Blood pressure drugs don't increase the risk of cancer, according to the largest study to examine the issue.
A possible link between blood pressure drugs and cancer has been the subject of debate for decades, but evidence has been inconsistent and conflicting.
For this study, researchers analyzed data from 31 clinical trials of blood pressure drugs that involved 260,000 people. Investigators of all the trials provided information on which participants developed cancer. Much of this information hasn't been published before, so the new study is the most detailed to date.
It looked at five blood pressure drugs separately: angiotensin-converting enzyme, inhibitors, angiotensin II receptor blockers, beta blockers, calcium channel blockers, and diuretics.
The researchers estimated the effect of each drug class on the risk of developing any type of cancer, of dying from cancer, and of developing breast, colon, lung, prostate, and skin cancers.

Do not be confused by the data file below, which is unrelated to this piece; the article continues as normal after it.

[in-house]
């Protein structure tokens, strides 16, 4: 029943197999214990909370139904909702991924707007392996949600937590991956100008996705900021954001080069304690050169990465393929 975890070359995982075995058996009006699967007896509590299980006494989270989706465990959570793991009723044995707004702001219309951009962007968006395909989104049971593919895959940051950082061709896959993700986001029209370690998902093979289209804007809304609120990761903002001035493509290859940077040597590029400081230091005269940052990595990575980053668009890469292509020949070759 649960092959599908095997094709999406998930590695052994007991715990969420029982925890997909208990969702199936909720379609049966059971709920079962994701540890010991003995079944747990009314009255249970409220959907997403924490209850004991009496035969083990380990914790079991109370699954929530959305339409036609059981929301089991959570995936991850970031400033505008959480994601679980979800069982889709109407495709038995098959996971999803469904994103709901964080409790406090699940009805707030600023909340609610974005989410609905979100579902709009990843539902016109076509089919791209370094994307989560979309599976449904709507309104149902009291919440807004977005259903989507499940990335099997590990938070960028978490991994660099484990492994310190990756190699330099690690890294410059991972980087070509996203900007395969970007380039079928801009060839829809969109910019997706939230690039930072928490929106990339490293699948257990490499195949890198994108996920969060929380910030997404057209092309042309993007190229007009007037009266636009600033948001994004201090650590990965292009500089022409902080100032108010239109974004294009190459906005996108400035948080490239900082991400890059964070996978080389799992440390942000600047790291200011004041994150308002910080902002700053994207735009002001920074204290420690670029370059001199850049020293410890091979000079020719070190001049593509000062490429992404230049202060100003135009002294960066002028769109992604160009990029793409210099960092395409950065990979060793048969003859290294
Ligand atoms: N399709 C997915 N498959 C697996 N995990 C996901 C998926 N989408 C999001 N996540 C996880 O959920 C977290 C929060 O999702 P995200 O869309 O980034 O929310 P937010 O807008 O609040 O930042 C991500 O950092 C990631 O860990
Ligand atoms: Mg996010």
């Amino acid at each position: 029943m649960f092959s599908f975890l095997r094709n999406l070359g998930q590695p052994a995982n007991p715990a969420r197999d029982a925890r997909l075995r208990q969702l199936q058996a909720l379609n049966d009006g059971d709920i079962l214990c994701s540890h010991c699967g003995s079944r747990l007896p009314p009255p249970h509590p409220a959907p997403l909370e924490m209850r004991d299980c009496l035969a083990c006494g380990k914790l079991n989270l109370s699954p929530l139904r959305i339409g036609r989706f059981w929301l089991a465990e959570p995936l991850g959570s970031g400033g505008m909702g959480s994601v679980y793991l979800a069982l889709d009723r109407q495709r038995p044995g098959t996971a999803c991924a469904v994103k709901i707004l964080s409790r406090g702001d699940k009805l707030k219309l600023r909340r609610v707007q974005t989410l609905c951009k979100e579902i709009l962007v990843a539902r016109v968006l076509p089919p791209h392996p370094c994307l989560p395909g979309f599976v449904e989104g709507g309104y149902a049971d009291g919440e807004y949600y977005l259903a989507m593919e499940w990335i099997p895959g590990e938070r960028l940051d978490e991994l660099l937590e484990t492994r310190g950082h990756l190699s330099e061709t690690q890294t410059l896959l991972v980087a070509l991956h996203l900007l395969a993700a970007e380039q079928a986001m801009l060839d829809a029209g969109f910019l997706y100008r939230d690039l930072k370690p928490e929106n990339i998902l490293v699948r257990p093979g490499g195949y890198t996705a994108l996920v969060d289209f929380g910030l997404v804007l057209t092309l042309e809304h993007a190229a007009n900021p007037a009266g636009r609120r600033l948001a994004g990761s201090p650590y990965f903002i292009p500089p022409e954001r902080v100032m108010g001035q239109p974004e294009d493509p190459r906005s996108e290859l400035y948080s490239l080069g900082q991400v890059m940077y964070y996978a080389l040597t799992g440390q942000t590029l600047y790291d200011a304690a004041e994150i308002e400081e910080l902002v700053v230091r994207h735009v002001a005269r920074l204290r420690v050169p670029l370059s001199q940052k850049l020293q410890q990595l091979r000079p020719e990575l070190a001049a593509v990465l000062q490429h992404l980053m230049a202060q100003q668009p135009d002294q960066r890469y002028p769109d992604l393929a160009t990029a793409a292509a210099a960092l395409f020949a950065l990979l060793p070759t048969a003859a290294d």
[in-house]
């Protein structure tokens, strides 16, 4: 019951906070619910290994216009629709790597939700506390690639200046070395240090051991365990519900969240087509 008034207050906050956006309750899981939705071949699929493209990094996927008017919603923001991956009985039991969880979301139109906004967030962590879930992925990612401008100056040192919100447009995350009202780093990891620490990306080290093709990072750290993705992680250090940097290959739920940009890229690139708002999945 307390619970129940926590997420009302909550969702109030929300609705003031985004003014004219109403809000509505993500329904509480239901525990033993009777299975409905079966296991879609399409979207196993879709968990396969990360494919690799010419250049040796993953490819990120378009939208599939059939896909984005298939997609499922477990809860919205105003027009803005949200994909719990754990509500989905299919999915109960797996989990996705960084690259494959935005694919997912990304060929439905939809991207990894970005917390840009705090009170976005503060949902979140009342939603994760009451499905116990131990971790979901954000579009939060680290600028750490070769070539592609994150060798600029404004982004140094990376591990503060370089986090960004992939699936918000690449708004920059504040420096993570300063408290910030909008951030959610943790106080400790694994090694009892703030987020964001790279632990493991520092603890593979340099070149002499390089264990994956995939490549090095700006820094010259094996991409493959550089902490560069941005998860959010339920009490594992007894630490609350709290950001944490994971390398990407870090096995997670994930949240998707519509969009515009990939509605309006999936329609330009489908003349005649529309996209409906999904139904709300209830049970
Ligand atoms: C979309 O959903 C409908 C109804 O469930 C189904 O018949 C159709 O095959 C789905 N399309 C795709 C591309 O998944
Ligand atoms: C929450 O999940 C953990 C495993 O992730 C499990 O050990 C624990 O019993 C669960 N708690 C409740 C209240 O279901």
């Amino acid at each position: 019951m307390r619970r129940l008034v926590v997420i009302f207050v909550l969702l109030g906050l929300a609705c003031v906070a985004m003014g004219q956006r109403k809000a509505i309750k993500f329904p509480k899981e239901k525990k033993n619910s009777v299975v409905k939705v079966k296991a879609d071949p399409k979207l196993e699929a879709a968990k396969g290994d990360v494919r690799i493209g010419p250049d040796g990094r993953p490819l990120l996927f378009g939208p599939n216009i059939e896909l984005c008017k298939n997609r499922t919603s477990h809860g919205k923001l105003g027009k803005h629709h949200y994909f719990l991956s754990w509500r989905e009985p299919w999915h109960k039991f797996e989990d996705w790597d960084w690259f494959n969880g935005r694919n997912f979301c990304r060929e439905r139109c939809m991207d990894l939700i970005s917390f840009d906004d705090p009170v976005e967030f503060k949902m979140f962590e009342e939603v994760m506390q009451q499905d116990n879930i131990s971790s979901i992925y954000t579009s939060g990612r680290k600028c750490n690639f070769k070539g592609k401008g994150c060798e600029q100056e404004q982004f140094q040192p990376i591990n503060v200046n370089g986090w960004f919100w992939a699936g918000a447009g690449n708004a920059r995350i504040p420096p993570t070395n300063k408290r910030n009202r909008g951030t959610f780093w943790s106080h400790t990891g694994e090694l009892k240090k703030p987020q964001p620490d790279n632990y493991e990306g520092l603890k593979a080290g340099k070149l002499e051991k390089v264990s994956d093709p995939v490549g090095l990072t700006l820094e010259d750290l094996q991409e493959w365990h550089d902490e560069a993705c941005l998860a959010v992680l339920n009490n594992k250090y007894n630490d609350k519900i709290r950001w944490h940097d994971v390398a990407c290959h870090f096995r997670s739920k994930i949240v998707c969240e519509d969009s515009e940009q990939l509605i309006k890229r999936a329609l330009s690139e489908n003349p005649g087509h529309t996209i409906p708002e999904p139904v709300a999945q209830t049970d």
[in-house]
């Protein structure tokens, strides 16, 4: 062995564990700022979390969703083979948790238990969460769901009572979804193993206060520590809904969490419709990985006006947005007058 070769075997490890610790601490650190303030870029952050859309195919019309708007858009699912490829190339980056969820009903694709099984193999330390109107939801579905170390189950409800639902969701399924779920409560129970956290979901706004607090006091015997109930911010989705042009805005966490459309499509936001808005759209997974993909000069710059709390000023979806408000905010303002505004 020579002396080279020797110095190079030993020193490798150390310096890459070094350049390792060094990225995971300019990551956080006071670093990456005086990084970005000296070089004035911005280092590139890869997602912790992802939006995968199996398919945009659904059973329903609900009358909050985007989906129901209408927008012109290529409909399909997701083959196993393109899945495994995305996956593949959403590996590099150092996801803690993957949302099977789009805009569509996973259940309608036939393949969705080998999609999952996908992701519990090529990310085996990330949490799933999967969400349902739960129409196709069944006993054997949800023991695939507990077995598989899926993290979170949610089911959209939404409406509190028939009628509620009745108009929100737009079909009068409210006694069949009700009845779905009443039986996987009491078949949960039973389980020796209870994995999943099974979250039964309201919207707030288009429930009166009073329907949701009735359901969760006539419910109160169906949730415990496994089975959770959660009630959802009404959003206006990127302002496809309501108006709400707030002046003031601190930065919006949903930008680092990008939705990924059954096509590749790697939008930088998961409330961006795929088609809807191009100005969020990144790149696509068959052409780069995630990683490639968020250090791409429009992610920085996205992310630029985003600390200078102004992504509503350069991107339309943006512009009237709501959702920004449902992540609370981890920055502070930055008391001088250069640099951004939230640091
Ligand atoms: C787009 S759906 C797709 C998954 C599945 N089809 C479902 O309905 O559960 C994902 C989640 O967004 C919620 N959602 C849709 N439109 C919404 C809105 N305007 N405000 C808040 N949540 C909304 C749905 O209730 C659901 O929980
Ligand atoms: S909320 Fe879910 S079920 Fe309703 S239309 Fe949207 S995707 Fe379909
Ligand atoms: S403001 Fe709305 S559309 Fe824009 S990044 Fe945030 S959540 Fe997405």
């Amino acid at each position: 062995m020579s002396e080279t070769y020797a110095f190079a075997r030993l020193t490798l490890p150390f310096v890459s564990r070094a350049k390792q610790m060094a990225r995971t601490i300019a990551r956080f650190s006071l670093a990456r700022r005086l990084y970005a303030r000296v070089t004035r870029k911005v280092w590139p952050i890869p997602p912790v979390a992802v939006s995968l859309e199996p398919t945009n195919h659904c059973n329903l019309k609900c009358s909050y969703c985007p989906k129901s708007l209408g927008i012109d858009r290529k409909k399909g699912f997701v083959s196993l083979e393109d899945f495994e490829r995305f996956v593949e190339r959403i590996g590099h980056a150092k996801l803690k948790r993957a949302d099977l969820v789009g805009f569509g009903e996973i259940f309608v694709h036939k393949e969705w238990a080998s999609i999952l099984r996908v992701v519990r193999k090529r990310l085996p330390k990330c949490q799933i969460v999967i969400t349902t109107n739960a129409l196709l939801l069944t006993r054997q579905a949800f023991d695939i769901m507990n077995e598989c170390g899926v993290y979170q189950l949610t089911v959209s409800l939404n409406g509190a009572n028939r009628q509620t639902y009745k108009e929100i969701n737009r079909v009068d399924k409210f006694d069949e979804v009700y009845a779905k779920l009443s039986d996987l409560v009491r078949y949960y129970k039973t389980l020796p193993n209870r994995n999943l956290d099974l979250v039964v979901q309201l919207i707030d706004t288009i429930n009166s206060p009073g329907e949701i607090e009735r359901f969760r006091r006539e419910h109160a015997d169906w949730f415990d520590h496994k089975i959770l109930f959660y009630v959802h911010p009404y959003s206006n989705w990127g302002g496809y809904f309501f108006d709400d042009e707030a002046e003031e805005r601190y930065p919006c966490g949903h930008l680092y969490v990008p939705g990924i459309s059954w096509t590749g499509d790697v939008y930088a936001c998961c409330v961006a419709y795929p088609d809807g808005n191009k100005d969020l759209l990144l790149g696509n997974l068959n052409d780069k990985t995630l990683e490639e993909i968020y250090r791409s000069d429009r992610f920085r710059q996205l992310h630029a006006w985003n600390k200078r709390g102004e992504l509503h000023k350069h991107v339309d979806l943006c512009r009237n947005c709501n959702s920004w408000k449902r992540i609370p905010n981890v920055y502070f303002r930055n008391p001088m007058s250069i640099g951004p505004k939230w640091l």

The study found no evidence that any of the drug classes increased cancer risk. That was true regardless of participants' age, gender, body size, smoking status, and previous use of blood pressure medication, according to findings presented recently at an online meeting of the European Society of Cardiology.
Research presented at meetings is typically considered preliminary until published in a peer-reviewed journal.
There was no indication that cancer risk rose with longer use of blood pressure drugs.
"Our results should reassure the public about the safety of antihypertensive drugs with respect to cancer, which is of paramount importance given their proven benefit for protecting against heart attacks and strokes," said study author Emma Copland, an epidemiologist at the University of Oxford in the U.K.